Researchers at the National Institute of Standards and Technology and the Weill Cornell Medical College have found a new means to hunt viruses the old fashioned way: by luring them in for the kill. Using artificial, protocellular “honey pots,” the researchers have devised a way to trap deadly human viruses and terminate them with extreme prejudice.
Unlike antibiotics, which kill many different types of bacteria, antiviral drugs for the most part need to target individual, specific viruses. A drug that attacks a multitude of viruses -- an antibiotic for viruses, effectively -- would be a significant boon for medicine. And a group of researchers led by UCLA scientists just may have discovered exactly that.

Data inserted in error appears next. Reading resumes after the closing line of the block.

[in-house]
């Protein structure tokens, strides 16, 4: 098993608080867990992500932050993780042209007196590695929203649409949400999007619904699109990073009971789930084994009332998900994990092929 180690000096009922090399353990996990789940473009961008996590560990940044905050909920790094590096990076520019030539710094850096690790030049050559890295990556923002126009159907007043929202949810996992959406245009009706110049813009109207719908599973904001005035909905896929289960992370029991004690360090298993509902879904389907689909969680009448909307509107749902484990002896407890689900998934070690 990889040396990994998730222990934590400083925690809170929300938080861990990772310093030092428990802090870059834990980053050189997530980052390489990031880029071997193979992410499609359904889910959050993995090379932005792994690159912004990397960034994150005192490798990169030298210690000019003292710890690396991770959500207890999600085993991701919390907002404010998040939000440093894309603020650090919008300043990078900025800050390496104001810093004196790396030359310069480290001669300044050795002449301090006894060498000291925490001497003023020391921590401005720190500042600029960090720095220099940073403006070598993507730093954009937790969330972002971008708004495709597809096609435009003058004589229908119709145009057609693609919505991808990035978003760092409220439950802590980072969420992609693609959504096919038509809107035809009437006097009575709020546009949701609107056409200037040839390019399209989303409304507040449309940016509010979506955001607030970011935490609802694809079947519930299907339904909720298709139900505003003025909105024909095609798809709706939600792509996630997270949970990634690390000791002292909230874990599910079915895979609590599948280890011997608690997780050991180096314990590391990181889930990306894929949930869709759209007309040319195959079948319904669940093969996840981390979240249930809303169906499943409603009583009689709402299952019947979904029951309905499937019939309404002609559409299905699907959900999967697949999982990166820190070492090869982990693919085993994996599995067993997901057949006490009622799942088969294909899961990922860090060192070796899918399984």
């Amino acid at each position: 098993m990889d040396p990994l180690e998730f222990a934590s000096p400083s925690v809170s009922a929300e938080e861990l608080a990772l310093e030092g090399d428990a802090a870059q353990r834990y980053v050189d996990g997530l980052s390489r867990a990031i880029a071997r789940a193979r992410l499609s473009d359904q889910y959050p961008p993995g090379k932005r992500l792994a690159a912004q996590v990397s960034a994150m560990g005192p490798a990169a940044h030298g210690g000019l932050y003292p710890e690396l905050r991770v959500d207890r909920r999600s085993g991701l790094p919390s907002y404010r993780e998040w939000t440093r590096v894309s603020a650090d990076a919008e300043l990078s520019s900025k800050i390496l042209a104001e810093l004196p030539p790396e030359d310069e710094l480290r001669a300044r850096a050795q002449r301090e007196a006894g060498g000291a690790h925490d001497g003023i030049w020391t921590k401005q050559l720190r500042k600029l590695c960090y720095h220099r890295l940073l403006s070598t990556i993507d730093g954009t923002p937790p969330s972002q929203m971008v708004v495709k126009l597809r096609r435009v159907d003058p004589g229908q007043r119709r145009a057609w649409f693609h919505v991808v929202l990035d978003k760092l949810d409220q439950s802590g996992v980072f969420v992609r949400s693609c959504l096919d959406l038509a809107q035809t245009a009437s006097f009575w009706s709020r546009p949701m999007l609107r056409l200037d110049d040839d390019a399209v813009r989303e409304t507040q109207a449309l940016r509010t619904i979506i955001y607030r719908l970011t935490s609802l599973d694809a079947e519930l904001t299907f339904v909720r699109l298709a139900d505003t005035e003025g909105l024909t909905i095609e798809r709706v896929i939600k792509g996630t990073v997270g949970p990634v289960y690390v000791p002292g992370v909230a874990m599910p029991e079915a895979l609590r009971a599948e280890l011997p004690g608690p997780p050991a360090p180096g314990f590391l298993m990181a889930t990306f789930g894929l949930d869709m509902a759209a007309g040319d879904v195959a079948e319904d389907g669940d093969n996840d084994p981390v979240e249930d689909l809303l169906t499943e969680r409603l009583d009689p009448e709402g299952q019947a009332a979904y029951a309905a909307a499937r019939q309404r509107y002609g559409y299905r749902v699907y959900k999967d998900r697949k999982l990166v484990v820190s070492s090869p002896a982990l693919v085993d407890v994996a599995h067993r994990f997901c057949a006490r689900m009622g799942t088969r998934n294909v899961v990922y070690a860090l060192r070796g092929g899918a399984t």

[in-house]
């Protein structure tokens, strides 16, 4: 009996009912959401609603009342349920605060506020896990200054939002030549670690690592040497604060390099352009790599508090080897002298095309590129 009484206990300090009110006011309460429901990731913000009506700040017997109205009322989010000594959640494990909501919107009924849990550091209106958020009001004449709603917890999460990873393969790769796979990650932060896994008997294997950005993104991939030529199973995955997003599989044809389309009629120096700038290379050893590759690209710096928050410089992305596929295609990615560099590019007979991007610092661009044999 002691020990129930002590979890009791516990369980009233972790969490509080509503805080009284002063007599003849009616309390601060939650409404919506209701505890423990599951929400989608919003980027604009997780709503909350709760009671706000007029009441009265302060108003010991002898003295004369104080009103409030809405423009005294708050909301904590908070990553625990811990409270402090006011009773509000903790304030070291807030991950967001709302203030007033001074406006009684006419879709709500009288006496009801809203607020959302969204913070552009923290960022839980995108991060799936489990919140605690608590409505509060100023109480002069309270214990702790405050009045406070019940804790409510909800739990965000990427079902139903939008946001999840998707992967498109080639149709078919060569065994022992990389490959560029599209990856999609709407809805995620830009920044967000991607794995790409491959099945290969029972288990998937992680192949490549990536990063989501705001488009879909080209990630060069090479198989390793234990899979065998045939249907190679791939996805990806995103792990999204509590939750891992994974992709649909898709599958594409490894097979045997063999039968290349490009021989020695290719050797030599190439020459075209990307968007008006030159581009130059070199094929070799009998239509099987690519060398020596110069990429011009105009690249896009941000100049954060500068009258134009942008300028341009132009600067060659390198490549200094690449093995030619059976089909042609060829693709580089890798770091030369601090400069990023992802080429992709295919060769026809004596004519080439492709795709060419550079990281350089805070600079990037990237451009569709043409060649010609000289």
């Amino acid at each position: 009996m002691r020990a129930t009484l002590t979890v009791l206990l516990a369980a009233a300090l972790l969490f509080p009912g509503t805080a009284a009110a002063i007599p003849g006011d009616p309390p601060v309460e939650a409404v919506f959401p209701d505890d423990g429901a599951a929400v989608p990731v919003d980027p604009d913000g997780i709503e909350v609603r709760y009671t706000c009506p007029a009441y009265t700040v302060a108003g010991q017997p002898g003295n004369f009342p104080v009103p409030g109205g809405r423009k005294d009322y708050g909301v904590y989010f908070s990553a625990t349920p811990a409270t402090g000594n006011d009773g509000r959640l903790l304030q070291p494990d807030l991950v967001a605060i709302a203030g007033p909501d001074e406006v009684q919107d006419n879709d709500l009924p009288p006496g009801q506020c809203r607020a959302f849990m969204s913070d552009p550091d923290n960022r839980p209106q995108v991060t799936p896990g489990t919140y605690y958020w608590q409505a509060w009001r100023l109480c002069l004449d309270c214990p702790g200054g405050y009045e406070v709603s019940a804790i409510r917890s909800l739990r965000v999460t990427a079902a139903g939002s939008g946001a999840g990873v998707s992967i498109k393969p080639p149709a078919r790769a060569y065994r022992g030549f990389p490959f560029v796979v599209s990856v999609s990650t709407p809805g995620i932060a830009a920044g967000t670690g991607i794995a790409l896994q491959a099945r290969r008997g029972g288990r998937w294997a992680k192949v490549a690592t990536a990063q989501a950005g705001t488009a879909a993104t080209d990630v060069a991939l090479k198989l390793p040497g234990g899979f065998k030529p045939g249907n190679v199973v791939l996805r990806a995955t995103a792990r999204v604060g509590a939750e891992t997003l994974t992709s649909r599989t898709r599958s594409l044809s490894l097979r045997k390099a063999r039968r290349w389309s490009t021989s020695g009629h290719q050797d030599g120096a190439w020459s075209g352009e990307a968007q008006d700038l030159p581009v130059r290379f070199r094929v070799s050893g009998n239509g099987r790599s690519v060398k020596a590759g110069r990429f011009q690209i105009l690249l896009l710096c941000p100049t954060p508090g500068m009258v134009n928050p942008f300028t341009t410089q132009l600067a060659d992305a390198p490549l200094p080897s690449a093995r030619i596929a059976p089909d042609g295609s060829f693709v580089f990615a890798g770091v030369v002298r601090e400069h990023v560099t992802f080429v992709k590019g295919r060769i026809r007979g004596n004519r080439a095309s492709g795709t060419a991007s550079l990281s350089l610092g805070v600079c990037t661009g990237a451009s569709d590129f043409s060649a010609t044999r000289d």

Viruses can rapidly evolve and adapt to the latest antiviral drugs in a never-ending war of survival. Yet some scientists have spent the past 10 years working on ways to turn that rapid mutation against the viruses. Carl Zimmer, a science writer with a special fondness for parasites, described the challenges facing those scientists in a recent New York Times story.